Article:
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His trial created a great sensation at the time.
References are made to it in Marlowe's "Faustus,"
Dekker's "Whore of Babylon," and Middleton's
"Game at Cliess"; while it has been suggested by
Sidney Lee that he was the original >Sfn/lork in "The
Mercliant of Venice," a version of which appears to
have been put on the stage about two months after
Lopez's execution. The fact that Shakespeare was
on the side of the Earl of Es.scx. and that Antonio is
adopted as the name of the hero, lends some plausi-
bility to this suggestion. See Suvlock.

Historians are divided as to the exact amount of
criminality involved in Lopez's connection with
Spanish plots. Dimock ("English Historical He-



view," 1894, pp. 440-472) denies his innocence on
the ground that he kept the negotiations secret.
Major Hume ("Treason and Plot," pp. 115-152,
New York, 1901) considers his guilt unproved, as
he had been permitted to make similar false sugges-
tions with the connivance of Walsingham in 1590.

Biiii.iOGRAPHT: S. Lee, in Gentleman''s Magazine, Feb., 1880;
idem, in Tr. Nexu Shakespeare Society, 1887-92, pt. ii.. pp.
l.')8-162; idem, in Diet. Nat. nioq. s.v.; H. Gr&etz, Shi/lock
iti der Saqe, im Drama, nnd in der GcKch. Krotoschin,
1880; Fomeron, PItiUppe II. vol. ii., Paris, 1890; Hume,
Treason and Plot, p. 116, note. y

LOPEZ-IiAGUNA. See Laguna.
LOPEZ ROSA: Portuguese Marano family of
Lisbon, which owned a printing establishment there
in 1647.

Duarte liopez Bosa : Physician ; born at Beja.
Duarte was condemned by the Inquisition at Lisbon
(Oct. 10, 1723) as an adherent of Judaism.

Moses Duarte Lopez Bosa : Physician and
poet of the seventeenth century; born at Beja,

8ta3'ed for a time
at Rome, and
then settled in
Amsterdam,
where in 1680
he openly pro-
fessed Judaism,
taking the name
of Moses. He
was a member
of the Akademia
de los Floridos
at Amsterdam.
Especially at-
tached to the
Portuguese
royal couple, he
addressed son-
nets and a longer
poem to the
royal bride
elect, a princess
of Neuburg, and
to the brides-
man, D. Manuel Telles da Silva; and some years
later he wrote a pa^an on the birth of an infante.

The published works of Lopez Rosa include:
" Alientos de la Verdad en los Clarines de la Fama,"
etc., Amsterdam, 1688; "Soneto Dedicado a la
. . . Princeza de Neuburgo D. IMaria Sofia,
Agora Rainha de Portugal, em Sua Felice Uuiao
cornel Rey D. Pedro II." n.d., n.p. ; "Soneto ao
exc. Senhor Principe Senescal de Ligue," n.d., b.p. ;
" Panegyrieo Sobre la Restauracion de Inglaterra en
la Coroiiacion de las i\Iagestades de Guilielmo III. y
Ser" Maria por Reyes de la Gran Bretana," ib. 1690;
"Elogios ao Felice Nacimicnto do Infante de Portu-
gal, Filho de D. Pedro II. e de D. Maria Sofia," ib.
1691. The following remained unprinted : " Luzesde
la Idea y Acadeniicos Discursos Que Se Proposieron
en la Ilustre Academia de Amsterdam en el Ano de
1683, Iiitit. Los Floridos de la Alinendia. con Otros
Flores del Ingenio"; and "Novellas Espauholes."

Biiu.ior.RAPiiY : Barbosa Ma<ihado, Bibliotheca Lusitana, 1.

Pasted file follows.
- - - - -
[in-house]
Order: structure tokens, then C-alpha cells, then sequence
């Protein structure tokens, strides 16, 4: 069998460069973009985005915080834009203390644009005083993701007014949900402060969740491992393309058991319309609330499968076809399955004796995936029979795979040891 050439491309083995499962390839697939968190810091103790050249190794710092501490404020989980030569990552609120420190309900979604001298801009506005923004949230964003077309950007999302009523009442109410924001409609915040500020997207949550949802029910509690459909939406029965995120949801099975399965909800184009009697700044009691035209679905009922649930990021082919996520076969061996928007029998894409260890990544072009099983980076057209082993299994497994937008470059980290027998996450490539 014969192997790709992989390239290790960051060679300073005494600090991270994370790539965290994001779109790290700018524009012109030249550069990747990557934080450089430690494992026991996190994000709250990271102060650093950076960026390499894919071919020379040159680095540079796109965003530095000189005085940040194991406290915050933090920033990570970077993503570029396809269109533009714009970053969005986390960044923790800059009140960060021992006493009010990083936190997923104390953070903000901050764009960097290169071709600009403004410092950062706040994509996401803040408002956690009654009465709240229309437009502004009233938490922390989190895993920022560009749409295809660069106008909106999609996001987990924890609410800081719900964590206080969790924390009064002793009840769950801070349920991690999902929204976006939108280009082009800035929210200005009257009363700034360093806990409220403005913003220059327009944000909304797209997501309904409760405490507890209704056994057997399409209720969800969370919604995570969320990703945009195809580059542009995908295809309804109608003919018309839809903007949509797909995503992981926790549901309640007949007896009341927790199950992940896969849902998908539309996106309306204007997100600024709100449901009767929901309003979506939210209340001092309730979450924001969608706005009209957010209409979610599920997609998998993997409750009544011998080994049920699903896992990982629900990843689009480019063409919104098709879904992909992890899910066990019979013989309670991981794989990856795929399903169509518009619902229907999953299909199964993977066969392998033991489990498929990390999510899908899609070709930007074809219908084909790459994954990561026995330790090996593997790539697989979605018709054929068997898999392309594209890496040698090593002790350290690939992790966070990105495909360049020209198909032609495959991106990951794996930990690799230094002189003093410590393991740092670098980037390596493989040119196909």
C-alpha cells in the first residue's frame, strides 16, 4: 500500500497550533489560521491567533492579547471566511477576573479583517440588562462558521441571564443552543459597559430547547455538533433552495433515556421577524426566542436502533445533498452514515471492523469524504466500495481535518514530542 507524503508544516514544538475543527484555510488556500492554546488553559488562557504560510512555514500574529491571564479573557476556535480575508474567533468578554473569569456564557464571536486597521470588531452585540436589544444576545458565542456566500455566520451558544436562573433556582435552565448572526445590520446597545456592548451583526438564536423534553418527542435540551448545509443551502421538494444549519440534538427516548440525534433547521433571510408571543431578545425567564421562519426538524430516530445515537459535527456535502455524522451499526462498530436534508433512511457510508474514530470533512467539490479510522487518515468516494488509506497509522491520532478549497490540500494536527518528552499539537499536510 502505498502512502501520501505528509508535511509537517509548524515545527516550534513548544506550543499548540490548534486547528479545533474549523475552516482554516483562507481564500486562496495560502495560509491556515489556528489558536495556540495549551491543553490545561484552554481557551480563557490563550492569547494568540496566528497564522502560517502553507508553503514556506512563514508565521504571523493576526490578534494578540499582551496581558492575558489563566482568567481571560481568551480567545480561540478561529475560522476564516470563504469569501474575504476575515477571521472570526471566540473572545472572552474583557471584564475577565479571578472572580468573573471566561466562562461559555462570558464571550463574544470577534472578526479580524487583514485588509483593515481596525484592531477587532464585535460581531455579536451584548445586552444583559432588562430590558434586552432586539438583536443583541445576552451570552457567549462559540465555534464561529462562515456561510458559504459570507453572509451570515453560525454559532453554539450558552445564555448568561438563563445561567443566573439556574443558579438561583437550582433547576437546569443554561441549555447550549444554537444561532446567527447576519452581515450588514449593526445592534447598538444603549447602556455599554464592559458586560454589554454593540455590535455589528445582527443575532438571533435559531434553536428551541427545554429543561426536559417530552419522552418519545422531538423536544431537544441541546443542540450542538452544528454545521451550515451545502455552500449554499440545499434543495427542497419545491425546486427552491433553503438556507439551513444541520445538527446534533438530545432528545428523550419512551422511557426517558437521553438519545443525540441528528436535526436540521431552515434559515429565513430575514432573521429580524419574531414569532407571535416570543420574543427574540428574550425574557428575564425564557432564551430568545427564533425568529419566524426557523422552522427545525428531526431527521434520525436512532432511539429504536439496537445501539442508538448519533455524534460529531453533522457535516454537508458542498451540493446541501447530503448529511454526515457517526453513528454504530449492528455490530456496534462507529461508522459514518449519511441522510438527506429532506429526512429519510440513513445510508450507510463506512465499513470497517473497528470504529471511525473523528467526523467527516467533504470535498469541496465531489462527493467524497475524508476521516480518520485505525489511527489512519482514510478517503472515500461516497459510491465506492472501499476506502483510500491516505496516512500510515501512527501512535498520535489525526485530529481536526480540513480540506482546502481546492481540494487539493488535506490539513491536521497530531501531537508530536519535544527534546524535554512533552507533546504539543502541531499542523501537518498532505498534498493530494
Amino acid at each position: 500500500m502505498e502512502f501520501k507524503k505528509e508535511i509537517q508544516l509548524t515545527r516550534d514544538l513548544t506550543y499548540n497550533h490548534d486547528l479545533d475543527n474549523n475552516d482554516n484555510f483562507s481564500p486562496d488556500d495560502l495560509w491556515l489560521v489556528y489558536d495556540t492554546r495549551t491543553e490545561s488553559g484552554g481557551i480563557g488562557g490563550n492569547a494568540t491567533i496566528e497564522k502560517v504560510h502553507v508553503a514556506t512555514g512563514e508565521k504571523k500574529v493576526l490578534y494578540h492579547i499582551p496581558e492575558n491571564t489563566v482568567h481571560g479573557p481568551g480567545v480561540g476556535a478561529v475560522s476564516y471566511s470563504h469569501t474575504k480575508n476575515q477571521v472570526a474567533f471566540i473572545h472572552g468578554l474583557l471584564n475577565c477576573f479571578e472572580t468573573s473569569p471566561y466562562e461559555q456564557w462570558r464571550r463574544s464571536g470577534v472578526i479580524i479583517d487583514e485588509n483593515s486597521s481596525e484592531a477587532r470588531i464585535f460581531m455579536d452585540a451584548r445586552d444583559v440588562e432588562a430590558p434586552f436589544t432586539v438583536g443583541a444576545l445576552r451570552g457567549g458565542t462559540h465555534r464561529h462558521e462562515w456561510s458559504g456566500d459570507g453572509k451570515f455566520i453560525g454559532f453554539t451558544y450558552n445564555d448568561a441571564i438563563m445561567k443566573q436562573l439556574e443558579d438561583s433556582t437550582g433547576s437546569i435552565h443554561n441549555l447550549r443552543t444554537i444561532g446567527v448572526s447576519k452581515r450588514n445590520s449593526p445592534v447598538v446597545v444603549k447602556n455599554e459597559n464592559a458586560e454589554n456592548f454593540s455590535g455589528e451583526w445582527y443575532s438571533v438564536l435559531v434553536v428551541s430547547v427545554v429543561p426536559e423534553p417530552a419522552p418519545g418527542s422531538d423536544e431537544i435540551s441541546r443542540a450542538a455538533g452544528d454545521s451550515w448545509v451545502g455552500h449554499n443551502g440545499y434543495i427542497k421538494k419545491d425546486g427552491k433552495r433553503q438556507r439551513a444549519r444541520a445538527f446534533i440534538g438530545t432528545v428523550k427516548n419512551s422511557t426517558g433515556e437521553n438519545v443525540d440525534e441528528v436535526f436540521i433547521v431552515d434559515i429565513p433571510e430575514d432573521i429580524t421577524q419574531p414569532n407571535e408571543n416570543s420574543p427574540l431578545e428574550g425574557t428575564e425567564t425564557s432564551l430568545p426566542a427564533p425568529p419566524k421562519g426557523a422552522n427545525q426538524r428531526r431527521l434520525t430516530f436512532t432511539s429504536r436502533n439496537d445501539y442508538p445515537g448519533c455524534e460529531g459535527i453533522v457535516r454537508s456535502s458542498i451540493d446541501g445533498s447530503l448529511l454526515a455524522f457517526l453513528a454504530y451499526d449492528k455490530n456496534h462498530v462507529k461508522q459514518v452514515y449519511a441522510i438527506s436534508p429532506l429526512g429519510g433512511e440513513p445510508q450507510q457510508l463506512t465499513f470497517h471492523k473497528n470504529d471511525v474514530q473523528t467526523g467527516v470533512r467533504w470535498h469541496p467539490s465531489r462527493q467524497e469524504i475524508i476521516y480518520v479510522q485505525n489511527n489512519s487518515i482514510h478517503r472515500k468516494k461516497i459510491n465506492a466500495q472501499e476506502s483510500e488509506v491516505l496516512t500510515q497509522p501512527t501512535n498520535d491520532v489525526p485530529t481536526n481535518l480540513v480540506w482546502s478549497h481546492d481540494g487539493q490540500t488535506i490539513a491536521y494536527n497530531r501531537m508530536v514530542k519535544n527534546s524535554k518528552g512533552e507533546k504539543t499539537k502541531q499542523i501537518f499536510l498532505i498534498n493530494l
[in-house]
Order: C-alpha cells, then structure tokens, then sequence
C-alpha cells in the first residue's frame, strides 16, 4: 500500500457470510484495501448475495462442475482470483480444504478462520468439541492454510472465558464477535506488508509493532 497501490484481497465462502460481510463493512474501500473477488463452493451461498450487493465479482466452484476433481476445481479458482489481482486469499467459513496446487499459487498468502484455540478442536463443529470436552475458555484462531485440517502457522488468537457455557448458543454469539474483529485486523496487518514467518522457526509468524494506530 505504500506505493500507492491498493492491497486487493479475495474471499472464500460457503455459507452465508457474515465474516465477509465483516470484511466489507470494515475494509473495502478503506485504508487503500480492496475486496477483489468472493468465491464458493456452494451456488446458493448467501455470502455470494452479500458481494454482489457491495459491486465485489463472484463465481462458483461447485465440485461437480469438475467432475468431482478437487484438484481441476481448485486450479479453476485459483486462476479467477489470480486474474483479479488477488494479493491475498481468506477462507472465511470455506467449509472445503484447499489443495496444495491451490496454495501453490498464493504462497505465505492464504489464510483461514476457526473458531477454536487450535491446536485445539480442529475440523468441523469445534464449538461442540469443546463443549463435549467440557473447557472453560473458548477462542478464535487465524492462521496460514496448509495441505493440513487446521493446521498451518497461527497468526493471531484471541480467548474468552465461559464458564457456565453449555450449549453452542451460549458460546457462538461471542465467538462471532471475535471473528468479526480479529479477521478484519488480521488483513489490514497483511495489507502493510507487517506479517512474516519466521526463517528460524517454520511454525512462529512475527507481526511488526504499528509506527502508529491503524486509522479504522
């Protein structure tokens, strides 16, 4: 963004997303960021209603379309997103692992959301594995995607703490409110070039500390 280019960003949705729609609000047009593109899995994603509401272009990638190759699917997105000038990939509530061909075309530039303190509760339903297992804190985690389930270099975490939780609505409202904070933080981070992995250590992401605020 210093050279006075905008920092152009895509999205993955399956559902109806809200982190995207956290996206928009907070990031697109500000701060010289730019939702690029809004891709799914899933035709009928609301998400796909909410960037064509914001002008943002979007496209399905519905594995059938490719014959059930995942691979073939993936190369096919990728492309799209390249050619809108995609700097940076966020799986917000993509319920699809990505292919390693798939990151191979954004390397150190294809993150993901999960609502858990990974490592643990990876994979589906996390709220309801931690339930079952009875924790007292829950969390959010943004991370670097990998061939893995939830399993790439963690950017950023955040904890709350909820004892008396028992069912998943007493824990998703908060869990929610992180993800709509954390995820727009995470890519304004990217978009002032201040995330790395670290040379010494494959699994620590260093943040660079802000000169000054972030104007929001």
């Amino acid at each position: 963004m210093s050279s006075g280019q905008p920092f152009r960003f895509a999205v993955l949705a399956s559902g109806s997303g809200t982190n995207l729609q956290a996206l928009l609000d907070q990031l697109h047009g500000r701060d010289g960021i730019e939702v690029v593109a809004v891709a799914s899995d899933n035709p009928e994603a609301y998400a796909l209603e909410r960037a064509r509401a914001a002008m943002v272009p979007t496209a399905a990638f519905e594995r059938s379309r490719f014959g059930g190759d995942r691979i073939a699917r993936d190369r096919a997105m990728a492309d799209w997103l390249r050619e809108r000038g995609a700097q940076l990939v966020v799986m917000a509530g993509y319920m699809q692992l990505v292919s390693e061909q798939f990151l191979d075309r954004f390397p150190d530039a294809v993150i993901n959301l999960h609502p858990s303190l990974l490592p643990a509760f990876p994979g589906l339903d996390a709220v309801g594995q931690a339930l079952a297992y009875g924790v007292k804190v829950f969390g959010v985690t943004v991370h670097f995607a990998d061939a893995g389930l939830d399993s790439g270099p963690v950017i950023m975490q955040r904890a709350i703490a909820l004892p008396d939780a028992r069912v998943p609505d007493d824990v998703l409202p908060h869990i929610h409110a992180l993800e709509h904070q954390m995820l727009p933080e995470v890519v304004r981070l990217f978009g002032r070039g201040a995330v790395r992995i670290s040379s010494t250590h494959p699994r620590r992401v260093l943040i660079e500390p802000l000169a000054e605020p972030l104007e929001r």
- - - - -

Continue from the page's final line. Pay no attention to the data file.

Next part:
;:»:(: Kayserlinp, liilil. Esp.-Pnrt.-Jud. p. 95; Idem, Oescft.
der Jwien in Portuijal, p. 319.



183



THE JE^YISH ENCYCLOPEDIA



Liopez

Lord's Prayer, The



Ruy (Ezekiel) Lopez Rosa : Astrologer; born
in Portugal; lived at Amsterdam in the seventeenth
century. He gave an exposition of the "seven
weeks " of Daniel ix. 25.

Bibliography: Barrios, Rdacinn de Ins Pof f o.s. p. 54 : Kay-
serling, Bibl. Esp.-Pnrt.-Jud. p. 95; Steiuschneider. Cdt.
Bodl. col. 3044.

Simon Lopez Rosa (called also Abraham
Farrar) : Physician, and director of the oldest
Spanish-Portuguese congregation (Bet Ya'akob) in
Amsterdam; died Dec. 14, 1618 (his wife died nine
days later). He was not an orthodox Jew. He
spoke slightingly of the Haggadah and the Cabala,
and converted many members of the community to
his liberal views. A precursor of Uriel Acosta,
Lopez Rosa opposed the rulings of the Rabbis, thus
occasioning a quarrel in the congregation, which led
to the founding in 1618 of a new congregation (Bet
Y'israel). R. Joel Sirkes of Brest-Litovsk, to whom
the rabbis of Amsterdam carried the case, advised
them to excommunicate Lopez Rosa.

Bibliography: Kayserling, Bibl. E»p.-Port.-Jud. p. 44;
idem, in jB. E. J. xliii. 275 et seq.
G. M. K.

LORD'S PRAYER, THE : Name given by the
Christian world to the prayer which Jesus taught
his disciples (Matt. vi. 9-13; Lukexi. 1-4). Accord-
ing to Luke the teaching of the praj'er was suggested
b}' one of Jesus' disciples who, on seeing him holding
communion with God inpraj'^er, asked him to teach
them also to pray, as John the Baptist had similarly
taught his disciples a certain form of prayer. Obvi-
ously, then, the latter was of a similar character.
From the Talmudic parallels (Tosef., Ber. iii. 7; Ber.
16b-17a, 29b; Y>r. Ber. iv. 7d) it maybe learned
that it was customary for prominent masters to re-
cite brief prayers of their own in addition to the
regular prayers ; and there is indeed a certain simi-
larity noticeable between these prayers and that of
Jesus.

As the following extracts from the Revised Ver-
sion show, the praj'er in Luke is much shorter than
that in Matthew, from which it differs, too, in ex-
pression. Possibly both were in circulation among
the early Christians; the one in Matthew, however,
is of a later origin, as is shown below :



I



Matthew.

Our Father which art in
heaven. Hallowed be thy
■name.

Thy Kingdom come. Thy
will be done, as in heaven so
on earth.

Give us this day our dally
[Greek : apportioned or need-
ful] bread.

And forgive us our debts, as
"we also have forgiven our
■debtors.

And bring us not into temp-
tation, but deliver us from the
evil one. [Addition in many
manuscripts : For thine is the
kingdom, and the power, and
the glory, for ever. Amen.]



Luke.

Father, Hallowed be thy
name.

Thy Kingdom come.



Give us day by day our daily
[apportioned] bread.

And forgive us our sins;
for we ourselves also forgive
every one that is indebted to
us.

And bring us not Into temp-
tation.



The prayer is a beautiful combination or selection